Originally Posted by

**mpetnuch** Hello everyone. I received a take-home exam for my algebra class. I was doing the problems and I think I found a typo in the exam. The question is as follows:

Let $\displaystyle \phi : S_3 \to \mathbb{Z}_{3003}$ be a homomorphism and show $\displaystyle |\phi(S_3)| =$ 1, 2, or 3.

Now I though that $\displaystyle Im(\phi)$ is a subgroup of $\displaystyle \mathbb{Z}_{3003}$ and hence, by Lagrange theorem, must divide 3003.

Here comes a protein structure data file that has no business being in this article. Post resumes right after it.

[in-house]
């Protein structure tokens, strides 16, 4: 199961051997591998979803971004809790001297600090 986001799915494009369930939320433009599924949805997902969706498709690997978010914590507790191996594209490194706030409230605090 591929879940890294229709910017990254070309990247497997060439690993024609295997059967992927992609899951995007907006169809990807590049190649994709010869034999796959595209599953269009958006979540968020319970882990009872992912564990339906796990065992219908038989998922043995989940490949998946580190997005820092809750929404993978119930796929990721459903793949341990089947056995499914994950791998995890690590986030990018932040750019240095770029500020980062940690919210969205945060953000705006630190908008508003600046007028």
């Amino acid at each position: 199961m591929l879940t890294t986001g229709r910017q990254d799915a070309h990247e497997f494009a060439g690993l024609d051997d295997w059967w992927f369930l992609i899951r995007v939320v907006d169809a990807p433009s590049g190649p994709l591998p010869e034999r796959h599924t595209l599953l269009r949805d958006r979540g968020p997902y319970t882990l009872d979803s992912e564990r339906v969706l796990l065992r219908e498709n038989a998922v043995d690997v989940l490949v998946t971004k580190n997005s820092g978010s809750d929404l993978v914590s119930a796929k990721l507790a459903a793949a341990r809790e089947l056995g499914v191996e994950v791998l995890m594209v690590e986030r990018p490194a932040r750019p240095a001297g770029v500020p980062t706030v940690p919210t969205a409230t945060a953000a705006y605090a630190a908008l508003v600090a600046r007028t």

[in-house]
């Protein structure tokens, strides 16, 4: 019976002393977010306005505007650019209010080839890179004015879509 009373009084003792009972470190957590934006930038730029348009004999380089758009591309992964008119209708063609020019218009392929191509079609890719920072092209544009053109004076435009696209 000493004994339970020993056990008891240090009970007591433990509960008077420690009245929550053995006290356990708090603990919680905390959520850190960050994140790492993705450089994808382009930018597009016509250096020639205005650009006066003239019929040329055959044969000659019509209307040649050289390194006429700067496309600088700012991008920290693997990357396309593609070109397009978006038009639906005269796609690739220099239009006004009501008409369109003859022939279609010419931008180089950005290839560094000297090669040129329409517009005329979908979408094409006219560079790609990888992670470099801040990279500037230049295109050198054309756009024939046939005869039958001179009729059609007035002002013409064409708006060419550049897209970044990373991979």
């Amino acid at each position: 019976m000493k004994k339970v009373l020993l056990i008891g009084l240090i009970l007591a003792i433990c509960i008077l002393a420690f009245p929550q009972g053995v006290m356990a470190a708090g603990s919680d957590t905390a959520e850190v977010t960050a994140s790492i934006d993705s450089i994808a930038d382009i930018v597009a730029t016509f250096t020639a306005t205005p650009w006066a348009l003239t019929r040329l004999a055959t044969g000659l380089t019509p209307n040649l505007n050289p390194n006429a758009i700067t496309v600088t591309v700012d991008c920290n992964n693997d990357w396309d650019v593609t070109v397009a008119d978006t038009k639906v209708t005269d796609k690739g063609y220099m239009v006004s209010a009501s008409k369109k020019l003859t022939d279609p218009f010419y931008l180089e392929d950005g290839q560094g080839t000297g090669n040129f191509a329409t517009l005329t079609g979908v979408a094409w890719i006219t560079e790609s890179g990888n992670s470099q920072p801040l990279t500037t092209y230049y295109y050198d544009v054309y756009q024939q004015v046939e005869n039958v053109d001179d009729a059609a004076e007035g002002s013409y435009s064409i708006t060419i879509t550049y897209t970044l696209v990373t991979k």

Now $\displaystyle \phi(S_3)$ can have at most 6 elements (i.e. the order of $\displaystyle S_3$). But the only numbers less than or equal to 6 that divide 3003 are 1 and 3.

Also, if $\displaystyle |\phi(S_3)| = 3$ implies $\displaystyle \phi$ maps two elements to the identity of $\displaystyle \mathbb{Z}_{3003}$. This implies that the kernel has order 2. But the kernel of a homomorphism is a normal subgroup, and $\displaystyle S_3$ has no normal subgroup of order 2.

So $\displaystyle |\phi(S_3)| = 1$ is the only possibility???

Right?